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THE DRINKS ARE ON US: RITUAL, SOCIAL STATUS, AND PRACTICE IN DAWENKOU BURIALS, NORTH CHINA

THE DRINKS ARE ON US: RITUAL, SOCIAL STATUS, AND PRACTICE IN DAWENKOU BURIALS, NORTH CHINA THE DRINKS ARE ON US: RITUAL, SOCIAL STATUS, AND PRACTICE IN DAWENKOU BURIALS, NORTH CHINA BY CHRISTOPHER FUNG (Hawaii PaciŽ c University) Abstract This paper investigates mortuary remains as the material component of past ritual behavior in the Neolithic Dawenkou Culture of North China. By examining the ritual function of ceramic burial goods and their spatial relationships within graves, the author argues that an ideology of competitive funerary ritual developed in Dawenkou and society during the period 5000-2500 B.C. Such an ideology may have been a contrib- uting factor in the development of social complexity in northern coastal China. Since its discovery in the early 1970s, Dawenkou Culture, located in Shandong and northern Jiangsu and Anhui Provinces has been the subject of a great deal of scholarly attention (see summaries in Chang 1986; Shandong Sheng Bowuguan 1978; Shao 1984; Wu 1982 1987). Dawenkou Culture is best known for its extremely elaborate graves, and for the interpretations regarding social complexity that archae- ologists and historians have constructed on the basis of those graves (e.g. Keightley 1985a, 1985b, 1986, 1987; Pearson 1981; Underhill 1983). By the end of the Dawenkou Culture period (ca. 2400 B.C.), the social order expressed in http://www.deepdyve.com/assets/images/DeepDyve-Logo-lg.png Journal of East Asian Archaeology Brill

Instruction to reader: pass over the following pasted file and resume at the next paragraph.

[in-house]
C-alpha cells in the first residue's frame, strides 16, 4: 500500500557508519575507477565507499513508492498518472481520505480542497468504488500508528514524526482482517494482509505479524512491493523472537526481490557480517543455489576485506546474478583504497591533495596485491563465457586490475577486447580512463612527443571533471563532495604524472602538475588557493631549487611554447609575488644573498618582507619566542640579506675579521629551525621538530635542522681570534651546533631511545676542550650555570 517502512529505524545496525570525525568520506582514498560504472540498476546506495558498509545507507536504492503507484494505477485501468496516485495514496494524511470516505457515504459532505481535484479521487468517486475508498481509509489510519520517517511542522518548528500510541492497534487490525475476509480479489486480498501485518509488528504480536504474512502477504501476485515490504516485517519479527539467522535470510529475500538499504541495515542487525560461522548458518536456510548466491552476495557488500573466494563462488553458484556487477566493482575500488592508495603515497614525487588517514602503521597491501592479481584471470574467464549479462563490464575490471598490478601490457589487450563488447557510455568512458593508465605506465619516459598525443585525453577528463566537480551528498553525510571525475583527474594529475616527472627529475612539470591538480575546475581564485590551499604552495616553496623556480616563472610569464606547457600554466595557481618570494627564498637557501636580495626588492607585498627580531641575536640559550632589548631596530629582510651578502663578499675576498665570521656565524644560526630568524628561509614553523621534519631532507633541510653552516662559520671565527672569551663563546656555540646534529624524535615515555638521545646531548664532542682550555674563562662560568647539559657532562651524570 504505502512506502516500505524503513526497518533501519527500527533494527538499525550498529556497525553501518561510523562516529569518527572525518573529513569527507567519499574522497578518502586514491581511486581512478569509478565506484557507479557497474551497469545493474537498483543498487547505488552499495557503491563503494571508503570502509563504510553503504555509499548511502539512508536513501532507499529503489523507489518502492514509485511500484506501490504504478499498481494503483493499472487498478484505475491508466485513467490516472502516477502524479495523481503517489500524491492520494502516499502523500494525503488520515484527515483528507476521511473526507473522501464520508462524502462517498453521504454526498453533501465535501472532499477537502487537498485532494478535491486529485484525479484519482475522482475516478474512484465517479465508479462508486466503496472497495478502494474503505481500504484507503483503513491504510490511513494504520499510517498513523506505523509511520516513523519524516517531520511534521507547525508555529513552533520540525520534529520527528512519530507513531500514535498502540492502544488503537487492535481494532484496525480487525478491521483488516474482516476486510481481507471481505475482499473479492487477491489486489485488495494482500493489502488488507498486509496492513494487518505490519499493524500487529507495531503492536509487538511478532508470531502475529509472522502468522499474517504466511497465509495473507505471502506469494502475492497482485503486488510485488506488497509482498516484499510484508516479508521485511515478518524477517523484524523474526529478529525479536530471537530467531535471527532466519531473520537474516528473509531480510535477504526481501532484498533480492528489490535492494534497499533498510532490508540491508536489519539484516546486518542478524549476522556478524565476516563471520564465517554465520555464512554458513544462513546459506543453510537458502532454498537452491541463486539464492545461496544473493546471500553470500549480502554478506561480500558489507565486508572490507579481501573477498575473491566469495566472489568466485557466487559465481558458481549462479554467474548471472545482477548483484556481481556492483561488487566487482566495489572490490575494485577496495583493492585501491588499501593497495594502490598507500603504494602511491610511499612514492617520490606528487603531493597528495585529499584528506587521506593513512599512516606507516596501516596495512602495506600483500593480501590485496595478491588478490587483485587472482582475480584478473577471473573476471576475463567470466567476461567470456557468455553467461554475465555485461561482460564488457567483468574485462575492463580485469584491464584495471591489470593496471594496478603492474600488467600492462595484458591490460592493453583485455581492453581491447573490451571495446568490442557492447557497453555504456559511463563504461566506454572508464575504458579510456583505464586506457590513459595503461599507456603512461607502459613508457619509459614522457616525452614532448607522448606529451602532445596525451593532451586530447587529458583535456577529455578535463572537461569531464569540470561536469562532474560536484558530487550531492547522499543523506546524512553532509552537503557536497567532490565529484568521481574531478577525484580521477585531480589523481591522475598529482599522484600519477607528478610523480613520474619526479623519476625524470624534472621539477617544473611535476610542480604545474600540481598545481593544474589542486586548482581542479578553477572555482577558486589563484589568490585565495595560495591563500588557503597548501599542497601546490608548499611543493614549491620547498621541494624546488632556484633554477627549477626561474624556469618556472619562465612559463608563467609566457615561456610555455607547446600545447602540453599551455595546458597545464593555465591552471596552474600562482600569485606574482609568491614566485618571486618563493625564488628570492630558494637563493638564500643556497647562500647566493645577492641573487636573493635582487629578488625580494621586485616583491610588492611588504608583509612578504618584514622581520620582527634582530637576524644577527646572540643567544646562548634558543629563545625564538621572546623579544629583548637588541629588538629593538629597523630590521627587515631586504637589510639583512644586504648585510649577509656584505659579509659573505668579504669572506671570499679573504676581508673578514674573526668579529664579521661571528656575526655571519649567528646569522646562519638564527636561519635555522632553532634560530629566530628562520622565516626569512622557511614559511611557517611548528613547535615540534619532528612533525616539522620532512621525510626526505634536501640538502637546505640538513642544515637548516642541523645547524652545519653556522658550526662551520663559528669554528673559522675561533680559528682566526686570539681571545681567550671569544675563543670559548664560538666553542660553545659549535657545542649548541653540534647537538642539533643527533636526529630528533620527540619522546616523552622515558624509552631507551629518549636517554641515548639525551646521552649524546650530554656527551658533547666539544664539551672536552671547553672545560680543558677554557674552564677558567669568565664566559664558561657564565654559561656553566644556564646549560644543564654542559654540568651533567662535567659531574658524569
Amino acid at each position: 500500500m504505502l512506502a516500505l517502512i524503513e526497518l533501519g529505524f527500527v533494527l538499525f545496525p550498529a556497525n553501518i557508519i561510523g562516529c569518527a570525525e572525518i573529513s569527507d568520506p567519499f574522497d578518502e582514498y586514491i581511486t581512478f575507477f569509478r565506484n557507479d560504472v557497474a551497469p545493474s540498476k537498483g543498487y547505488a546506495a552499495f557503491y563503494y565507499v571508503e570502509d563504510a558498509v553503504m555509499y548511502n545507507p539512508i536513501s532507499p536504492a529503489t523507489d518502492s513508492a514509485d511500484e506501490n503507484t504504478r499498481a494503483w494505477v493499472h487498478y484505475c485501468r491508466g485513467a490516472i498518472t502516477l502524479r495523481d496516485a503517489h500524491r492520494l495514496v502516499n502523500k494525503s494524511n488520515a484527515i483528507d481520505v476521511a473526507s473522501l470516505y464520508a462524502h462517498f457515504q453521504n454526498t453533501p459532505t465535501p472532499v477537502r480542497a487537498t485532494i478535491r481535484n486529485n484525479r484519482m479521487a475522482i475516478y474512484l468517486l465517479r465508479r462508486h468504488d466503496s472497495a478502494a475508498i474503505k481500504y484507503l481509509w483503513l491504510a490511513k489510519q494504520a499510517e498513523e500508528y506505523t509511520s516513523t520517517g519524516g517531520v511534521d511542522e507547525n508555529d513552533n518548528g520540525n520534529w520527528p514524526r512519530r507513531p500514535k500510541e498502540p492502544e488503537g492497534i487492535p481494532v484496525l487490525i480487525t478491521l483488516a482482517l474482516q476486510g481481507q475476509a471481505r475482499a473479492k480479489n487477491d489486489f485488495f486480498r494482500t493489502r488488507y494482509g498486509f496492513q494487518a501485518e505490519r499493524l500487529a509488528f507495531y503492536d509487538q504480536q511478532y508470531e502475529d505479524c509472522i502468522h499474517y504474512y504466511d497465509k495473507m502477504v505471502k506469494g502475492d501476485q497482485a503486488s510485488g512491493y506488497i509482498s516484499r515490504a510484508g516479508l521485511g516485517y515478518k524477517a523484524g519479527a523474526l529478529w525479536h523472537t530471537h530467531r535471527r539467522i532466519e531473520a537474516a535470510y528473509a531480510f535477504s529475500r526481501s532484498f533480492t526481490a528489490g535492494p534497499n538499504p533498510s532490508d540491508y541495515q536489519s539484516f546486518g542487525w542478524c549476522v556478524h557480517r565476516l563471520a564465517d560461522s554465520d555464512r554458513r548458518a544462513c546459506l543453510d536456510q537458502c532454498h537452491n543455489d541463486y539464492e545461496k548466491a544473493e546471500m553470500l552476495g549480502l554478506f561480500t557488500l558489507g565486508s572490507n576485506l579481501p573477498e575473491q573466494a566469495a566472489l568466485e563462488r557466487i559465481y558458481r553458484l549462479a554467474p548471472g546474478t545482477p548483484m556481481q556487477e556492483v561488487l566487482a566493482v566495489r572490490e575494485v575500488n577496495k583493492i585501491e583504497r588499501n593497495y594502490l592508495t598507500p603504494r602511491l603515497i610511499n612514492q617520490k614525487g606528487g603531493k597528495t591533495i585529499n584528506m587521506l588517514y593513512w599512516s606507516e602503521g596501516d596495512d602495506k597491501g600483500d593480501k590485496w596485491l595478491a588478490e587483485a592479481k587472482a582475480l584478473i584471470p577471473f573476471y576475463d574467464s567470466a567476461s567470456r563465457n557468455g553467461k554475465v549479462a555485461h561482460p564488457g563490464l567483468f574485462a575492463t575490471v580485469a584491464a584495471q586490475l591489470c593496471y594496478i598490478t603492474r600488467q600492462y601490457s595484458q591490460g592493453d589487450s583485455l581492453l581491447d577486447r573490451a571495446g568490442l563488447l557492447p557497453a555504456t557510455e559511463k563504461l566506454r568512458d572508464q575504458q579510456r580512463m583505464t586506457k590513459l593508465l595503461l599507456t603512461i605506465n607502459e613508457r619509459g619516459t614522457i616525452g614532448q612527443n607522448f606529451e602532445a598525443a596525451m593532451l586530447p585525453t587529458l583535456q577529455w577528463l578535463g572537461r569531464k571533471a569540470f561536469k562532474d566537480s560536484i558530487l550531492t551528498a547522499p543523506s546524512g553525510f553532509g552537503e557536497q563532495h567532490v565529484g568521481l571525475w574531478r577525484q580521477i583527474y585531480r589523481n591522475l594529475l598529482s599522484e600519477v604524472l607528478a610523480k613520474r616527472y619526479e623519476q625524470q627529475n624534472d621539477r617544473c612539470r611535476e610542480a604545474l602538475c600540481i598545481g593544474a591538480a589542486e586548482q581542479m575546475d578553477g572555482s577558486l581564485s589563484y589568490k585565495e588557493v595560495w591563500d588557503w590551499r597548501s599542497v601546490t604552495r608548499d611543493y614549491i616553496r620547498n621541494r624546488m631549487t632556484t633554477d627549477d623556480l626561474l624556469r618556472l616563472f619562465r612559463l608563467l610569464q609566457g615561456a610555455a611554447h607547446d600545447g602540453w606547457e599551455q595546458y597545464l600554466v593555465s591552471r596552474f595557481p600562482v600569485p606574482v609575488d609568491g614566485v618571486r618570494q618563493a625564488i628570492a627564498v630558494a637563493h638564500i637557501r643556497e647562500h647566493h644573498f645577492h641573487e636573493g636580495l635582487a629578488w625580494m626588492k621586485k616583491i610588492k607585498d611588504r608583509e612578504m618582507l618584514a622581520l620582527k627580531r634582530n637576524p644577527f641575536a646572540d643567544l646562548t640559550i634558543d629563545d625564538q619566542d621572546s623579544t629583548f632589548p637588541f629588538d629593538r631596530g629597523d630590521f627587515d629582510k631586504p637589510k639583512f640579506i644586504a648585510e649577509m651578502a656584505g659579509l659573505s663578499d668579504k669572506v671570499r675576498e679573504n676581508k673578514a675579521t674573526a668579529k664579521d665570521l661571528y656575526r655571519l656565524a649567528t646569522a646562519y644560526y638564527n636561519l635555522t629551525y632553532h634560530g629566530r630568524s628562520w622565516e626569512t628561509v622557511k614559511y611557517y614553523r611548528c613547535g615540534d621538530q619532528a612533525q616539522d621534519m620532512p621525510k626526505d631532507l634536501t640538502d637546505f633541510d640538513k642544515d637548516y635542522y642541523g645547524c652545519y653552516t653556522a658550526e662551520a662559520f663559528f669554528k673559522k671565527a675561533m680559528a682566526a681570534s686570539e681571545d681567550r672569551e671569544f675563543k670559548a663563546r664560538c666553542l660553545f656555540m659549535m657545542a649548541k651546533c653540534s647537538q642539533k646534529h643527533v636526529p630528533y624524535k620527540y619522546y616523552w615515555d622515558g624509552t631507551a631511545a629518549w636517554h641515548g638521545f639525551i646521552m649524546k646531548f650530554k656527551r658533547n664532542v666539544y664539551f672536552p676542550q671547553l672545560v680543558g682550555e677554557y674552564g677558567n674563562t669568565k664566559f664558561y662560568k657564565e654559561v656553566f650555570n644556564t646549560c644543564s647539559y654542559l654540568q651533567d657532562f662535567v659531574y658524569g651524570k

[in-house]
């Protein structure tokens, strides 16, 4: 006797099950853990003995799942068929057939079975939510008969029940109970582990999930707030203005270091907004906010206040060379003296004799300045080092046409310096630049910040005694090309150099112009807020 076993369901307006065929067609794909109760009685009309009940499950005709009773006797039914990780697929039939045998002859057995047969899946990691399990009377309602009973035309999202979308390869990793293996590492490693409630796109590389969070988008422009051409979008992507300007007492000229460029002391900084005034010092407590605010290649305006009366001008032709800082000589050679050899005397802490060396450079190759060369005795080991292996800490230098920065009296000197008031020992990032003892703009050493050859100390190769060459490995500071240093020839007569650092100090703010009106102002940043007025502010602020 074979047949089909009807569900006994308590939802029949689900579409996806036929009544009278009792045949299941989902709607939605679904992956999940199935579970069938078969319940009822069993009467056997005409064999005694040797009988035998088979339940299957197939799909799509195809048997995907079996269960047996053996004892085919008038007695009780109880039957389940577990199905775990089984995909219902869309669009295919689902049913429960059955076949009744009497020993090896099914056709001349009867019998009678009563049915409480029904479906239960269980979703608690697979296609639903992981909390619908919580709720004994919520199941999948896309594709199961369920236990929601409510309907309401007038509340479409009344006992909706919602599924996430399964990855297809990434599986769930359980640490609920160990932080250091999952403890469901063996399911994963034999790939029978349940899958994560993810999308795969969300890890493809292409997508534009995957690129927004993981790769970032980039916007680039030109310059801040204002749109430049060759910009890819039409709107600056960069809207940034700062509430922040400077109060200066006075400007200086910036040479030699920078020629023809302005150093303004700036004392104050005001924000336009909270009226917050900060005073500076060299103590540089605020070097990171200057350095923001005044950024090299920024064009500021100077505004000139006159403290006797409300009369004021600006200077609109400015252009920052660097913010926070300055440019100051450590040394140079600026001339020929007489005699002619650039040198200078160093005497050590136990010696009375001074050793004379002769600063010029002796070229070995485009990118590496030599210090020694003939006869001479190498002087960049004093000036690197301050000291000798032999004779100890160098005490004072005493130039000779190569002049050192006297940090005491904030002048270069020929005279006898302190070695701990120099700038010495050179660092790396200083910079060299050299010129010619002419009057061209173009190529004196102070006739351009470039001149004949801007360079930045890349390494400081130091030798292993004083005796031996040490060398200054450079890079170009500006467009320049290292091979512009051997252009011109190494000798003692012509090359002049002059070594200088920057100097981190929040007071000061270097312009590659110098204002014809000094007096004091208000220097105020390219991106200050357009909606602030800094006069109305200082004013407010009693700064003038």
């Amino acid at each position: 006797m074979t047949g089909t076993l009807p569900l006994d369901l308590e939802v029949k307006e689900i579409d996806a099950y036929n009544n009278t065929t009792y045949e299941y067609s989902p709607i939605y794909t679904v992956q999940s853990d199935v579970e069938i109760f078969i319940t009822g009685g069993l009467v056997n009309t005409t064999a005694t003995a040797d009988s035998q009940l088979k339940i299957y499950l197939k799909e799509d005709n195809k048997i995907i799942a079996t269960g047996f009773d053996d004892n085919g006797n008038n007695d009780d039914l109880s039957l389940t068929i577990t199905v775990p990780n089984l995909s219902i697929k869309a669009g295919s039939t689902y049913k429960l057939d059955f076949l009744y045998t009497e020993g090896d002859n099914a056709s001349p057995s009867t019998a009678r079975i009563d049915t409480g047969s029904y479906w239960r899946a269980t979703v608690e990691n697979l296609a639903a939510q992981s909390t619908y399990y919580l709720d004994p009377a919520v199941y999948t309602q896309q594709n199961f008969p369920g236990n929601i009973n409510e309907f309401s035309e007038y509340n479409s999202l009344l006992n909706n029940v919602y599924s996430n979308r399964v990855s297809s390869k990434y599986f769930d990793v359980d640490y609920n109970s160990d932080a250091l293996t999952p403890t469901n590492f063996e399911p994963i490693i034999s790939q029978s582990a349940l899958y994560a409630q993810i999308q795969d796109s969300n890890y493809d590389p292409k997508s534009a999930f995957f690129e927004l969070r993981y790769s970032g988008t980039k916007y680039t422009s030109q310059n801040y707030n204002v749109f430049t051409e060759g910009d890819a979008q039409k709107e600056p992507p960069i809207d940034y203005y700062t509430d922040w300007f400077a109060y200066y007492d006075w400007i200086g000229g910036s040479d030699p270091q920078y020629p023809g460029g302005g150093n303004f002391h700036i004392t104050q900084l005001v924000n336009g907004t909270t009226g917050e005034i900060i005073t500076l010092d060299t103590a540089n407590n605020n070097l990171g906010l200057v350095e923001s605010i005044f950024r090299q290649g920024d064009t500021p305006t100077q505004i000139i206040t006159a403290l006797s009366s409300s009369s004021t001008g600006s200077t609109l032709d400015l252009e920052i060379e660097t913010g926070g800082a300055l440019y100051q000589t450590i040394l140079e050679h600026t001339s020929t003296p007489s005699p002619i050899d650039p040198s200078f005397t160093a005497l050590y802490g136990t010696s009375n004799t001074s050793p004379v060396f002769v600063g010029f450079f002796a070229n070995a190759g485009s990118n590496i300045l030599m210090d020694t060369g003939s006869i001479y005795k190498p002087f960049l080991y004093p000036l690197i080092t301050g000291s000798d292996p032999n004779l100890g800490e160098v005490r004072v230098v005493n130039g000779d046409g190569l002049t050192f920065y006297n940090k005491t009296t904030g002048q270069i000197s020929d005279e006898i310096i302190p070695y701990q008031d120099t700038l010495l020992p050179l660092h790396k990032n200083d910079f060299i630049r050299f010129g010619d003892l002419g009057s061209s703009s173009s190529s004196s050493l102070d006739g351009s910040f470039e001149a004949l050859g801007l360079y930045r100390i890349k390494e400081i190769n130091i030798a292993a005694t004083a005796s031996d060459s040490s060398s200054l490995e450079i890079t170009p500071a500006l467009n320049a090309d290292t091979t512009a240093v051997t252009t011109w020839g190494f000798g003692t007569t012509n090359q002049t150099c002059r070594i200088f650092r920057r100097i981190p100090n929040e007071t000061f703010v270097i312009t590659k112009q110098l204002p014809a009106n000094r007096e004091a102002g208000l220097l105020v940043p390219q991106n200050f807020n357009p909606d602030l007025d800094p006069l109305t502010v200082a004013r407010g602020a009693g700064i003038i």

THE DRINKS ARE ON US: RITUAL, SOCIAL STATUS, AND PRACTICE IN DAWENKOU BURIALS, NORTH CHINA

Journal of East Asian Archaeology , Volume 2 (1): 67 – Jan 1, 2000

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Publisher
Brill
Copyright
© 2000 Koninklijke Brill NV, Leiden, The Netherlands
ISSN
1387-6813
eISSN
1568-5233
DOI
10.1163/156852300509808
Publisher site
See Article on Publisher Site

Abstract

THE DRINKS ARE ON US: RITUAL, SOCIAL STATUS, AND PRACTICE IN DAWENKOU BURIALS, NORTH CHINA BY CHRISTOPHER FUNG (Hawaii PaciŽ c University) Abstract This paper investigates mortuary remains as the material component of past ritual behavior in the Neolithic Dawenkou Culture of North China. By examining the ritual function of ceramic burial goods and their spatial relationships within graves, the author argues that an ideology of competitive funerary ritual developed in Dawenkou and society during the period 5000-2500 B.C. Such an ideology may have been a contrib- uting factor in the development of social complexity in northern coastal China. Since its discovery in the early 1970s, Dawenkou Culture, located in Shandong and northern Jiangsu and Anhui Provinces has been the subject of a great deal of scholarly attention (see summaries in Chang 1986; Shandong Sheng Bowuguan 1978; Shao 1984; Wu 1982 1987). Dawenkou Culture is best known for its extremely elaborate graves, and for the interpretations regarding social complexity that archae- ologists and historians have constructed on the basis of those graves (e.g. Keightley 1985a, 1985b, 1986, 1987; Pearson 1981; Underhill 1983). By the end of the Dawenkou Culture period (ca. 2400 B.C.), the social order expressed in

Journal

Journal of East Asian ArchaeologyBrill

Published: Jan 1, 2000

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